So, I got to watch some of the spectacular side effects of driving while cradling a cell phone on the way home yesterday. You know, the mile-long backup from a trivial accident, and the countless near misses behind it as drivers with cell phones change lanes without warning or signaling, don't maintain reasonable following distances, etc. You know, typical road-rage material.
And I decided that either I'm missing something, or it's a problem that just shouldn't exist anymore.
First, I don't think trying to ban cell phone usage while driving will work. It won't get enforced adequately, it won't get obeyed adequately, and it will just annoy a lot of people.
What I'd like to see is a basic effort from car makers, phone makers/carriers, or better yet BOTH to just fix it.
We've all seen these cheap, clunky solutions to hands-free cell phones - car/radio adapters that are awkward to mount, might require a battery, might not have great pick-up, etc. Why can't the car manufactures build this stuff in? GM already has On-Star - use the mic/speakersystem from that, if you don't want to pump it through the stereo system. You don't have to invent the countless adapters to plug into every phone's aux jack; just make some standard mini-stereo inputs, and let the phone/carrier/aftermarket accessory industry produce adapters. You already have a widely-accepted standard for DC power, why not mic/speakers as well?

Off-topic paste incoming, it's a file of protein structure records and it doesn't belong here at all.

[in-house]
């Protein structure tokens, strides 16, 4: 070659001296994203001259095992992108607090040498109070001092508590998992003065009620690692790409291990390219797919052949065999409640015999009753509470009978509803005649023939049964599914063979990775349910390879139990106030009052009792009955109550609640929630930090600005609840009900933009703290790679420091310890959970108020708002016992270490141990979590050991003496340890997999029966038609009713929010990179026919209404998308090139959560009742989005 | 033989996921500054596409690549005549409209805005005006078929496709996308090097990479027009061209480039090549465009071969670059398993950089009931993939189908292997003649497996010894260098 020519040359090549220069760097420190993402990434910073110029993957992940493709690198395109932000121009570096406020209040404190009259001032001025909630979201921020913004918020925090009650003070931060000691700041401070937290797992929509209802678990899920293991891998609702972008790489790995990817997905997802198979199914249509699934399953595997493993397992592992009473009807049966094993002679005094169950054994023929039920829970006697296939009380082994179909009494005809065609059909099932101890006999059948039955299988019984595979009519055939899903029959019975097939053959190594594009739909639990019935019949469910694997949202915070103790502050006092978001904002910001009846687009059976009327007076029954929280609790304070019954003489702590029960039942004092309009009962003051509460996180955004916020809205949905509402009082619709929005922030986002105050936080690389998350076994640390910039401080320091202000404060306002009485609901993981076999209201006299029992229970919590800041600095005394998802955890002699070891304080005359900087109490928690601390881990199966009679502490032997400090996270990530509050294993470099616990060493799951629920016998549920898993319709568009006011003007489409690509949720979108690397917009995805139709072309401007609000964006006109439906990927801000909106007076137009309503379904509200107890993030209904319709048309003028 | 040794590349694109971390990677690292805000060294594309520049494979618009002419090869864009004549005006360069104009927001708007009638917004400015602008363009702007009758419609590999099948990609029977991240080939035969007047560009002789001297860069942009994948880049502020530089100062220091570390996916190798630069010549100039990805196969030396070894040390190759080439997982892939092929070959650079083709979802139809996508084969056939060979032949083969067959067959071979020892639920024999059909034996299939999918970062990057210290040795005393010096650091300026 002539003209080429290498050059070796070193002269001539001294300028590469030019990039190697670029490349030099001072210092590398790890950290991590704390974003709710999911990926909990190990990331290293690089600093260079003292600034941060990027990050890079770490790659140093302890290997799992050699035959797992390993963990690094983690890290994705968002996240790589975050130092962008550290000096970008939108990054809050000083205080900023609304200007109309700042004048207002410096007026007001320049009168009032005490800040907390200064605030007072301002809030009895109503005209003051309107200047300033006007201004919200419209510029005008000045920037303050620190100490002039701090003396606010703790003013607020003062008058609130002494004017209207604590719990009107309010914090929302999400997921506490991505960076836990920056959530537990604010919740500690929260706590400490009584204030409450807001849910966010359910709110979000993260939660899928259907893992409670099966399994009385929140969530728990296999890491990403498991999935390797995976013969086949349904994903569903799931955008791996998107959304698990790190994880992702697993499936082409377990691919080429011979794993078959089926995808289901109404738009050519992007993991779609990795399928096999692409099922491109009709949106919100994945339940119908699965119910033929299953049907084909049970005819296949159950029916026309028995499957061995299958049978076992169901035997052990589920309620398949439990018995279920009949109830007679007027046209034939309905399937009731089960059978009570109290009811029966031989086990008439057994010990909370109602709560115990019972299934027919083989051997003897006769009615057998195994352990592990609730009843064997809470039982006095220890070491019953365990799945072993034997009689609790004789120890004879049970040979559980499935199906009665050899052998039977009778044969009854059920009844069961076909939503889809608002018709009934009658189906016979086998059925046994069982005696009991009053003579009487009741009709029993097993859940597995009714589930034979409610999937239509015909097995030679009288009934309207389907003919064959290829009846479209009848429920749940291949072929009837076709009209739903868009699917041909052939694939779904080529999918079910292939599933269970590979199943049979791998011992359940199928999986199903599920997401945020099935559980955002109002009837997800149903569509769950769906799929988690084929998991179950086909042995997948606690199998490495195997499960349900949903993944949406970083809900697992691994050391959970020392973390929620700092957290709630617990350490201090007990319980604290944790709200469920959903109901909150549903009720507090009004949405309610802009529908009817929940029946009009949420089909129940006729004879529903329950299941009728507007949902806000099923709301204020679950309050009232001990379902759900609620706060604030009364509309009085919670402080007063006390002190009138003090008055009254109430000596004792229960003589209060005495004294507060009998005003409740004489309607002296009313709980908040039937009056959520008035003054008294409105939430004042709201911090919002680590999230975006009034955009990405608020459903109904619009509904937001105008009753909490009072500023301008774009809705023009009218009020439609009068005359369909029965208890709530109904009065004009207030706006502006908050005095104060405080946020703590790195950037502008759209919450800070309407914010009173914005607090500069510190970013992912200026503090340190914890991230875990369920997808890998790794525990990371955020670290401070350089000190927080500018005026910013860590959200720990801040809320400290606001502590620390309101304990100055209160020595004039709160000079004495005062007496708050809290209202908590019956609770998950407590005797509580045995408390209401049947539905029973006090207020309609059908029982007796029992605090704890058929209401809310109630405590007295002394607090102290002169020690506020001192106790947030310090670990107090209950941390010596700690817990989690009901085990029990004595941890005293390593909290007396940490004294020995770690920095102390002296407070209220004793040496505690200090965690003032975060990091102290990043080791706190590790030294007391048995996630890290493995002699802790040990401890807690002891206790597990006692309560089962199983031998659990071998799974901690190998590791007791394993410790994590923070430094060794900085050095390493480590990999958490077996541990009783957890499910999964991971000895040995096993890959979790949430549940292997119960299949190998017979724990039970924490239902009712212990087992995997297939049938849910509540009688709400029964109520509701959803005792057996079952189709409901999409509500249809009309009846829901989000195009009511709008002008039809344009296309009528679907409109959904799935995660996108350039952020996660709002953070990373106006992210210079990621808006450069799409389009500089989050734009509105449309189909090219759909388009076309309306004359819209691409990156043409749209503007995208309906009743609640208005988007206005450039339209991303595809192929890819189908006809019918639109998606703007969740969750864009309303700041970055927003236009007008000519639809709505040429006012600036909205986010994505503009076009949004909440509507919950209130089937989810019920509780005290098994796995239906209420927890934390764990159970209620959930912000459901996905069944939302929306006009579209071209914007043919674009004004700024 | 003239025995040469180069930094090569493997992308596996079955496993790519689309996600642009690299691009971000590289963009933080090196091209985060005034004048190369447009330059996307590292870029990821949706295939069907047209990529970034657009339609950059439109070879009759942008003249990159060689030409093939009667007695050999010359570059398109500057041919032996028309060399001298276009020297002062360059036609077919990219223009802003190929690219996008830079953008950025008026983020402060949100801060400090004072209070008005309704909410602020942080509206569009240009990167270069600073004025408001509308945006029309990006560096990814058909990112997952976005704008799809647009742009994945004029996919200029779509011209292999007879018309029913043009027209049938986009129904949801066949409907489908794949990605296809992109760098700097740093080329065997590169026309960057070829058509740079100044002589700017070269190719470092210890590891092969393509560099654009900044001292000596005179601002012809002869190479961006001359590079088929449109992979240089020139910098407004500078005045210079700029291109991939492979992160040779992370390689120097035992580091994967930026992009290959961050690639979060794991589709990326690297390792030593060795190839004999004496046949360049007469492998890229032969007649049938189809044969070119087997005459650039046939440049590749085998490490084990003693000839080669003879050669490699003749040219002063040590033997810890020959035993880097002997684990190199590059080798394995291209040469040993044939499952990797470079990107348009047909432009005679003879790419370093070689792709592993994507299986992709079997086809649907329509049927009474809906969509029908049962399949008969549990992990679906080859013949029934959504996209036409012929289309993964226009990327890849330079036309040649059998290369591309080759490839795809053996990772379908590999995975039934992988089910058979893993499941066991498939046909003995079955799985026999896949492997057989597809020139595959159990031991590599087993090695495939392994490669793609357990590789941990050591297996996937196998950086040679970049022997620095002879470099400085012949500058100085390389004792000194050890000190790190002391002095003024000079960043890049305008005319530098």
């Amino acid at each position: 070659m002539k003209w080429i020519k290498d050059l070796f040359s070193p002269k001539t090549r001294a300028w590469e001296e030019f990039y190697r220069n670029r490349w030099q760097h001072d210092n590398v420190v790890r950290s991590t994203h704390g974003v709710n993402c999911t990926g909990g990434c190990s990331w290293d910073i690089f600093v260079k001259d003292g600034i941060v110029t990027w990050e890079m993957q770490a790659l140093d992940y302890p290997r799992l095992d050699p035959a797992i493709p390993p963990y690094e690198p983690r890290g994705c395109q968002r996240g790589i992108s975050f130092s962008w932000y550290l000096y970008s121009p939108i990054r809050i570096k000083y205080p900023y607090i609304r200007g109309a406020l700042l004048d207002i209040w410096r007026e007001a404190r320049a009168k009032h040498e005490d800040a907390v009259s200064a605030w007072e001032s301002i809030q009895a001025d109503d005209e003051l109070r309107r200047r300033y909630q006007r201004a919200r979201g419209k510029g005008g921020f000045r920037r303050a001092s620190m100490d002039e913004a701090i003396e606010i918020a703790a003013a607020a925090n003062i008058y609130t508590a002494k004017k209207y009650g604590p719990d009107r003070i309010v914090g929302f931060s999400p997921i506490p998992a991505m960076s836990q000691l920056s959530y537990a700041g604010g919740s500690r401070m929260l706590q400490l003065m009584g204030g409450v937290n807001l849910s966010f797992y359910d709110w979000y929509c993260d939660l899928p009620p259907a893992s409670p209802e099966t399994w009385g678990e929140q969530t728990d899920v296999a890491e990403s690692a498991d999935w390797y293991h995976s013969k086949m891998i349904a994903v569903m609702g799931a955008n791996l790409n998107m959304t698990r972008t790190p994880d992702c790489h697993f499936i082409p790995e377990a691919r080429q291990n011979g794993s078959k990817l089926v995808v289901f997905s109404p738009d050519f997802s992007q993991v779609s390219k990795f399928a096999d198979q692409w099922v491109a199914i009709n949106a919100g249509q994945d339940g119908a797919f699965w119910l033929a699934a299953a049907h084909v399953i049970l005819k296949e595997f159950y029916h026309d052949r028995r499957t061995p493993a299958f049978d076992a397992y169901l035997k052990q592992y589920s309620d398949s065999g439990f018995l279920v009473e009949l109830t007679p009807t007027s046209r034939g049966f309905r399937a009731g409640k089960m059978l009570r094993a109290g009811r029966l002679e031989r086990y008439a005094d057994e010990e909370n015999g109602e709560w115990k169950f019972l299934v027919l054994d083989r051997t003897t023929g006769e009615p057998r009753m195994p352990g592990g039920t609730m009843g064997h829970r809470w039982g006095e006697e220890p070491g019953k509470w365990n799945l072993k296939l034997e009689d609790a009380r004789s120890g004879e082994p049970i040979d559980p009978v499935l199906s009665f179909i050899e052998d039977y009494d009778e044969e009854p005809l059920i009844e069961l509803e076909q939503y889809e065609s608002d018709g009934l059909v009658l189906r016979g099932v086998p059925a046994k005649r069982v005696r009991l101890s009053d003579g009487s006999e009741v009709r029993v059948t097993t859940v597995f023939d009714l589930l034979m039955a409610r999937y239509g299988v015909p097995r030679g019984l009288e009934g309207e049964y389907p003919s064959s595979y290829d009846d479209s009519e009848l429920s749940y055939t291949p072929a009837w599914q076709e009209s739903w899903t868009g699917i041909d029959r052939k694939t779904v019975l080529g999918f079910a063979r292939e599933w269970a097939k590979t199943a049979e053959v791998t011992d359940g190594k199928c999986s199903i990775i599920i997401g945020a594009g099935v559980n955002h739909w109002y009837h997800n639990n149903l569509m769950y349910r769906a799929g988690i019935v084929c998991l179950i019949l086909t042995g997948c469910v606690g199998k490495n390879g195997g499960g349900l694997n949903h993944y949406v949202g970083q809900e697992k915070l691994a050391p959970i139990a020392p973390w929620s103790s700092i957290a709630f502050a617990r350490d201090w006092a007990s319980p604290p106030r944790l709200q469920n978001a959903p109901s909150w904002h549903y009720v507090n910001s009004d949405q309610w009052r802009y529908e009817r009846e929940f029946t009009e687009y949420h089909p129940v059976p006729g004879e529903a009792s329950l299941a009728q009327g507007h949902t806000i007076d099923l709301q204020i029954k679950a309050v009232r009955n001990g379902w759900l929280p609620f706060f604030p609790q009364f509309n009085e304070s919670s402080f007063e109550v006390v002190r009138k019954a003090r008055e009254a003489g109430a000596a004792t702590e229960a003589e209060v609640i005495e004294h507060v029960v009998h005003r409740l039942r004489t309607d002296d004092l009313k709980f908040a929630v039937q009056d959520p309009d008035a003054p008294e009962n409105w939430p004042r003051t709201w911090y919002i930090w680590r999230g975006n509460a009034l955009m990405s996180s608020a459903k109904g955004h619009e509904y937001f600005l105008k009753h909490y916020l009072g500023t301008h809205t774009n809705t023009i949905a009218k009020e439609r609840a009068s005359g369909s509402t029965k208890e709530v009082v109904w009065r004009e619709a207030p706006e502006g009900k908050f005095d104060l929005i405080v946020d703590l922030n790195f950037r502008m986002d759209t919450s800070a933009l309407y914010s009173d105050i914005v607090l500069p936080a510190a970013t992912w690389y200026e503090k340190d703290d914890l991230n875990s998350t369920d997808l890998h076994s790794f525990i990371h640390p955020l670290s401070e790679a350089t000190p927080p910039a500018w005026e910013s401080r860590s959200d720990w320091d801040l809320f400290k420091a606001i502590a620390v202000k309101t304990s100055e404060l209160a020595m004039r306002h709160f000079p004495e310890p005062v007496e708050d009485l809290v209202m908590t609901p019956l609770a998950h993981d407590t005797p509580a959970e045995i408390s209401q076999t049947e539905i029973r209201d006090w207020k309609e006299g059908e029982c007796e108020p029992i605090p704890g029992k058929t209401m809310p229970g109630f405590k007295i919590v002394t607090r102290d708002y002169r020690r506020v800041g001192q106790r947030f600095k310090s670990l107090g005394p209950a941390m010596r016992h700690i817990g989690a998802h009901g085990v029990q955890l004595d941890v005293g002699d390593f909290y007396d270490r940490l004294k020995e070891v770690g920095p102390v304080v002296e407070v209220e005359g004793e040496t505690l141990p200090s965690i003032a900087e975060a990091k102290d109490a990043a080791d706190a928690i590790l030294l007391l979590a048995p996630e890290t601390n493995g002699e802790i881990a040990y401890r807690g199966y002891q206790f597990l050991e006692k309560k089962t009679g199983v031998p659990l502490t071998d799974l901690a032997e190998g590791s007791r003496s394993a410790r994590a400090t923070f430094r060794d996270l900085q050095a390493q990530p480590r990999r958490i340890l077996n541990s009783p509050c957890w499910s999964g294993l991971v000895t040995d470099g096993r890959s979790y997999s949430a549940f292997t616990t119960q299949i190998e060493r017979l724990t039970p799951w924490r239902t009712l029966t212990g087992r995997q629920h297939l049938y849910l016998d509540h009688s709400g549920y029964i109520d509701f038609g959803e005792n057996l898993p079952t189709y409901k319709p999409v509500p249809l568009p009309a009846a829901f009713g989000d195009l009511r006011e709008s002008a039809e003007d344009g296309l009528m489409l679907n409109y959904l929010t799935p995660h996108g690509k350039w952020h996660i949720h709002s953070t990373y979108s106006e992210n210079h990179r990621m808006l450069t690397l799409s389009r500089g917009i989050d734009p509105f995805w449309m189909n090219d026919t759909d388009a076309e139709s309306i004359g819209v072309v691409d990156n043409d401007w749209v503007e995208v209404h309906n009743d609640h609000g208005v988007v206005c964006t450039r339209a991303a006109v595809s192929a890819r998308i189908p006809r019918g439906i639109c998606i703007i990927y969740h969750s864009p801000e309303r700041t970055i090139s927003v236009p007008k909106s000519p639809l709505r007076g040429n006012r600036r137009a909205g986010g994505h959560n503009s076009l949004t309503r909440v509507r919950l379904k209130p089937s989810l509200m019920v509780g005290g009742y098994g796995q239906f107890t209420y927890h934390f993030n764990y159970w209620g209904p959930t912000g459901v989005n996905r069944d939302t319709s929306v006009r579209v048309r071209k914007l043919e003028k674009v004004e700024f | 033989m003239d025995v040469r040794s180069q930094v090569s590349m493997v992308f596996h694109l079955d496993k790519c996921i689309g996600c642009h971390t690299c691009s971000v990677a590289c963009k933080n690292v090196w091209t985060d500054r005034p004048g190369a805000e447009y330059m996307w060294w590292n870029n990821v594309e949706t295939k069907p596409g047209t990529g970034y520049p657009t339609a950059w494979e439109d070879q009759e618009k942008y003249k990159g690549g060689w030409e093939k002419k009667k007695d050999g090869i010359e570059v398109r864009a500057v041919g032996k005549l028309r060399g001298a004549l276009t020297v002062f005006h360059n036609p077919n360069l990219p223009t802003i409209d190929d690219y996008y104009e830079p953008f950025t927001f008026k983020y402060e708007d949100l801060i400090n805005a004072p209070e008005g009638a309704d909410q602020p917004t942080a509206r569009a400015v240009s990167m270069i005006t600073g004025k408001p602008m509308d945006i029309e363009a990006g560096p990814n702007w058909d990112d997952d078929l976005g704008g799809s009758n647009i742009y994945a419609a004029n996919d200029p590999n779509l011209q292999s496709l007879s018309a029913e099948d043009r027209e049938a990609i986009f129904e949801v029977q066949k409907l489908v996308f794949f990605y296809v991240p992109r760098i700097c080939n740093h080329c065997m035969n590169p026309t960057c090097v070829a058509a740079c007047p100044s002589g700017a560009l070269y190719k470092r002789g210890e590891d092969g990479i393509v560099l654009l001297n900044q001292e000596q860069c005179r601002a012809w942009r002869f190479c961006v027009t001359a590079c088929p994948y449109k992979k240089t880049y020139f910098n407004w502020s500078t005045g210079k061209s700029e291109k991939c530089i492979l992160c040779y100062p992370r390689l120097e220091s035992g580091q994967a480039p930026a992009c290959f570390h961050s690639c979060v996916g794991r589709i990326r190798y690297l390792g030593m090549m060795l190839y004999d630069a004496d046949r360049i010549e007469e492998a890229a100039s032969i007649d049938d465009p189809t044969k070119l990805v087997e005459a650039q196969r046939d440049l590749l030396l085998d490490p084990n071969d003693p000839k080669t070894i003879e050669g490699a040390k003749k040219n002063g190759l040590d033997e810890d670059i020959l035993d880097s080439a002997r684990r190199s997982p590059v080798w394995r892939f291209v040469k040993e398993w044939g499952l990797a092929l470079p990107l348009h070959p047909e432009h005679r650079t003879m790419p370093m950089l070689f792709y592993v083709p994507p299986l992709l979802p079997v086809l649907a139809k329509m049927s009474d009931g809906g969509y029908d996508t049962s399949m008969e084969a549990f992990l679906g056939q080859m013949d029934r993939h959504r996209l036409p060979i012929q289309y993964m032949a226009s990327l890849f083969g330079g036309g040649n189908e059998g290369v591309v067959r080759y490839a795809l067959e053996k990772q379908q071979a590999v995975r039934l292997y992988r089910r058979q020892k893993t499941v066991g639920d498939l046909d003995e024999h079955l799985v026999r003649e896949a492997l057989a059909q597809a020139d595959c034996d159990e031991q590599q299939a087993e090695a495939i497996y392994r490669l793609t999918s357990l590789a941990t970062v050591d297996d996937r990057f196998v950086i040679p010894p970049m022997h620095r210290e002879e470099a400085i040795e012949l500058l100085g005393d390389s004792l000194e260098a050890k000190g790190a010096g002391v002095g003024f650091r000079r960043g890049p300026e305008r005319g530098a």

I'm convinced that the problem is NOT people talking on their cell phones; rather, it's people holding a cell phone while trying to drive. Up to your ear, or even out in front of you, you're keeping at least one hand busy, and moving/turning your head less, etc. THOSE are the behaviors that are problematic (especially if, like me, you have a manual transmission).
I've tried one of those cheap radio hookups, and it just didn't cut it. I've tried a earbug/mic attachment, it didn't cut it either (bad pickup, short cord, etc.), and that's still technically illegal (if you didn't know, drivers cannot legally wear any sort of headphone in most states at least; playing your music as loud or louder from external speakers is just fine, of course!). But if you could talk and listen the same way you'd talk/listen to a passenger in the car, the problem would essentially go away. Dialing/answering is no worse than fiddling with the A/C or the radio (granted, there are countless accidents caused by these activities, but you don't generally see folks fighting to ban the use or adjustment of a radio in a moving car).
So, which is it? Am I missing some good reason why there isn't a broader effort to make cars cell-phone-friendly? Yeah it'll tack on a few dollars to the price of a new car, but cell phone usage is nearly ubiquitous now, which means it's something a very high percentage of new-car customers would likely be interested in.
I'm generally against government 'nannying', and it seems like a lot of the regulations with automobiles can stray into this territory. But if safety is such a big deal, and if things like Daytime Running Lights and tire-pressure sensors can become federally mandated, why not a standard 2-way audio interface for phones while you're at it? I'd bet the cost/benefit on that would compare favorably with either of the other required features I just mentioned...